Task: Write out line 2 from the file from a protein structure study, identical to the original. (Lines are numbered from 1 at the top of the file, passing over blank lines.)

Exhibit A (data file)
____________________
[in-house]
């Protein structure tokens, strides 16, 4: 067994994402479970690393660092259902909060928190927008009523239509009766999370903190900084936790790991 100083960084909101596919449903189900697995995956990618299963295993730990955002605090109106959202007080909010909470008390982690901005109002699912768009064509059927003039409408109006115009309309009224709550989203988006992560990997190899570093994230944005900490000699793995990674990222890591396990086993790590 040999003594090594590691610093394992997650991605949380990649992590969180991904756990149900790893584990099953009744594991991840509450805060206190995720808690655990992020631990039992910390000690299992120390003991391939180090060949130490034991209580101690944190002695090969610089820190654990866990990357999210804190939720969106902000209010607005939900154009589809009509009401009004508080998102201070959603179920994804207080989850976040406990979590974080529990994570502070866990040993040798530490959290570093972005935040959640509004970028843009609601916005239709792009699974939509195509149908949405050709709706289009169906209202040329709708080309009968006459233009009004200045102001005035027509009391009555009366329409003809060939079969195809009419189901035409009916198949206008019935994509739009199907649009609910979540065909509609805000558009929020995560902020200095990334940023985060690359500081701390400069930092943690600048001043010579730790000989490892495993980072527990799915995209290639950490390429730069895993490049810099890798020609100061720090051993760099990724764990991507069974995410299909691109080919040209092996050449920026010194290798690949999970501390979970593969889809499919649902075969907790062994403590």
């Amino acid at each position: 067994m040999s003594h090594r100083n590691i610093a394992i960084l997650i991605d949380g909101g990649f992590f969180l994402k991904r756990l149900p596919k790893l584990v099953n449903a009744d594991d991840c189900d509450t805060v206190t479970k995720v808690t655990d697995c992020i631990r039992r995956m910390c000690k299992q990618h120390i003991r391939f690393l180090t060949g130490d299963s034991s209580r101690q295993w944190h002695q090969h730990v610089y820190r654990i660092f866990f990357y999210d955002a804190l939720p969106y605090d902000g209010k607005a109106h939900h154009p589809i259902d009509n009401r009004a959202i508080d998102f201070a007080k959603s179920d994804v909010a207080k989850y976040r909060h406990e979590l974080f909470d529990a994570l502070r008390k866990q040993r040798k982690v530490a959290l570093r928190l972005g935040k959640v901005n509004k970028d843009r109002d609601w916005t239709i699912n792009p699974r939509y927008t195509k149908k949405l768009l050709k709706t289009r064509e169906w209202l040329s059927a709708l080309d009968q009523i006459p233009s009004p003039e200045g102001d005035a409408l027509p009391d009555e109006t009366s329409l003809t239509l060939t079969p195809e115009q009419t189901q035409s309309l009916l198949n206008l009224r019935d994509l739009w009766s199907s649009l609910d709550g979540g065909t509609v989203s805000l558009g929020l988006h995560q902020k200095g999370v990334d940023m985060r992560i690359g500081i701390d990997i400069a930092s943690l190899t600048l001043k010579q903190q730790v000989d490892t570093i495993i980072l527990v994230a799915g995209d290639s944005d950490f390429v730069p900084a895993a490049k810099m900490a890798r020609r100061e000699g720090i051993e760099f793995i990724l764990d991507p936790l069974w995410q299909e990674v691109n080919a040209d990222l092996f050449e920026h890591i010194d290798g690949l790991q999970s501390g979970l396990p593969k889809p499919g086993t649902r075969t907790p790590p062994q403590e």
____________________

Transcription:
């Protein structure tokens, strides 16, 4: 067994994402479970690393660092259902909060928190927008009523239509009766999370903190900084936790790991 100083960084909101596919449903189900697995995956990618299963295993730990955002605090109106959202007080909010909470008390982690901005109002699912768009064509059927003039409408109006115009309309009224709550989203988006992560990997190899570093994230944005900490000699793995990674990222890591396990086993790590 040999003594090594590691610093394992997650991605949380990649992590969180991904756990149900790893584990099953009744594991991840509450805060206190995720808690655990992020631990039992910390000690299992120390003991391939180090060949130490034991209580101690944190002695090969610089820190654990866990990357999210804190939720969106902000209010607005939900154009589809009509009401009004508080998102201070959603179920994804207080989850976040406990979590974080529990994570502070866990040993040798530490959290570093972005935040959640509004970028843009609601916005239709792009699974939509195509149908949405050709709706289009169906209202040329709708080309009968006459233009009004200045102001005035027509009391009555009366329409003809060939079969195809009419189901035409009916198949206008019935994509739009199907649009609910979540065909509609805000558009929020995560902020200095990334940023985060690359500081701390400069930092943690600048001043010579730790000989490892495993980072527990799915995209290639950490390429730069895993490049810099890798020609100061720090051993760099990724764990991507069974995410299909691109080919040209092996050449920026010194290798690949999970501390979970593969889809499919649902075969907790062994403590």